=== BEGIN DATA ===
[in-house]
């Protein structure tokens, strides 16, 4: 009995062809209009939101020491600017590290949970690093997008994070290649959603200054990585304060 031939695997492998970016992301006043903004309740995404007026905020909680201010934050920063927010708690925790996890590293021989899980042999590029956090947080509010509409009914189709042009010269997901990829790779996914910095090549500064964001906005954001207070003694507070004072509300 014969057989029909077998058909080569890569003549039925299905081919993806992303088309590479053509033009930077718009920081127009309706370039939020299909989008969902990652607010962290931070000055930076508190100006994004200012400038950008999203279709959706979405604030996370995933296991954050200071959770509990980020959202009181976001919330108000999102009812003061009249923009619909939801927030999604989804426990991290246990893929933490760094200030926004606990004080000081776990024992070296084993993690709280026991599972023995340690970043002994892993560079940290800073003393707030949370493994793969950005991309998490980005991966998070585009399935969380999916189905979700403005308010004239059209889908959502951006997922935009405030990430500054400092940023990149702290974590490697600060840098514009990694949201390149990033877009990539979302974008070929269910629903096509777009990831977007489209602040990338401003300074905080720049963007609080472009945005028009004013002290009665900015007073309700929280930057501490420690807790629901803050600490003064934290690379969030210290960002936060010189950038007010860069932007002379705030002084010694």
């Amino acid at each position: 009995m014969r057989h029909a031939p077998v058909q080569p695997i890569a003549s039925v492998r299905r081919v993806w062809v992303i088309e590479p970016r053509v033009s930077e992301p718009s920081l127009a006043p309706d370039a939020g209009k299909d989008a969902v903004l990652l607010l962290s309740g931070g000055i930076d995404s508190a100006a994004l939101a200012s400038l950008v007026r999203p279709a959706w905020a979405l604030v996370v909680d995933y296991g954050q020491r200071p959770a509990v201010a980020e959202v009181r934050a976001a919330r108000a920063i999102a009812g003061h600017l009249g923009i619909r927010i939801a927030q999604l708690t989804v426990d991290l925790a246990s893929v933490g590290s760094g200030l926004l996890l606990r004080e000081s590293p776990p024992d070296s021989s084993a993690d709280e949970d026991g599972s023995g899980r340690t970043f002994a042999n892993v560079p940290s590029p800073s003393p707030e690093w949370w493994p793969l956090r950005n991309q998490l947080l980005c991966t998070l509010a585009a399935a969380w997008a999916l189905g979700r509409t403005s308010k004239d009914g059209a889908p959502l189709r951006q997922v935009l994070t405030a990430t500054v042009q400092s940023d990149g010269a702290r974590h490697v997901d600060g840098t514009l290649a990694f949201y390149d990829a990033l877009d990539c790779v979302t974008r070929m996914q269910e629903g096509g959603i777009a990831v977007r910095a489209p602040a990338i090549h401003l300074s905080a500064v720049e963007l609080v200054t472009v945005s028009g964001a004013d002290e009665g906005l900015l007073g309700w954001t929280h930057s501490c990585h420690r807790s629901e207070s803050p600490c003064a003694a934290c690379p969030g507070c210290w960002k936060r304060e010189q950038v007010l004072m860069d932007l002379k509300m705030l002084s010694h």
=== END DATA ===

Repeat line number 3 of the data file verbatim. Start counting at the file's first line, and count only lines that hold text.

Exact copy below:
């Amino acid at each position: 009995m014969r057989h029909a031939p077998v058909q080569p695997i890569a003549s039925v492998r299905r081919v993806w062809v992303i088309e590479p970016r053509v033009s930077e992301p718009s920081l127009a006043p309706d370039a939020g209009k299909d989008a969902v903004l990652l607010l962290s309740g931070g000055i930076d995404s508190a100006a994004l939101a200012s400038l950008v007026r999203p279709a959706w905020a979405l604030v996370v909680d995933y296991g954050q020491r200071p959770a509990v201010a980020e959202v009181r934050a976001a919330r108000a920063i999102a009812g003061h600017l009249g923009i619909r927010i939801a927030q999604l708690t989804v426990d991290l925790a246990s893929v933490g590290s760094g200030l926004l996890l606990r004080e000081s590293p776990p024992d070296s021989s084993a993690d709280e949970d026991g599972s023995g899980r340690t970043f002994a042999n892993v560079p940290s590029p800073s003393p707030e690093w949370w493994p793969l956090r950005n991309q998490l947080l980005c991966t998070l509010a585009a399935a969380w997008a999916l189905g979700r509409t403005s308010k004239d009914g059209a889908p959502l189709r951006q997922v935009l994070t405030a990430t500054v042009q400092s940023d990149g010269a702290r974590h490697v997901d600060g840098t514009l290649a990694f949201y390149d990829a990033l877009d990539c790779v979302t974008r070929m996914q269910e629903g096509g959603i777009a990831v977007r910095a489209p602040a990338i090549h401003l300074s905080a500064v720049e963007l609080v200054t472009v945005s028009g964001a004013d002290e009665g906005l900015l007073g309700w954001t929280h930057s501490c990585h420690r807790s629901e207070s803050p600490c003064a003694a934290c690379p969030g507070c210290w960002k936060r304060e010189q950038v007010l004072m860069d932007l002379k509300m705030l002084s010694h």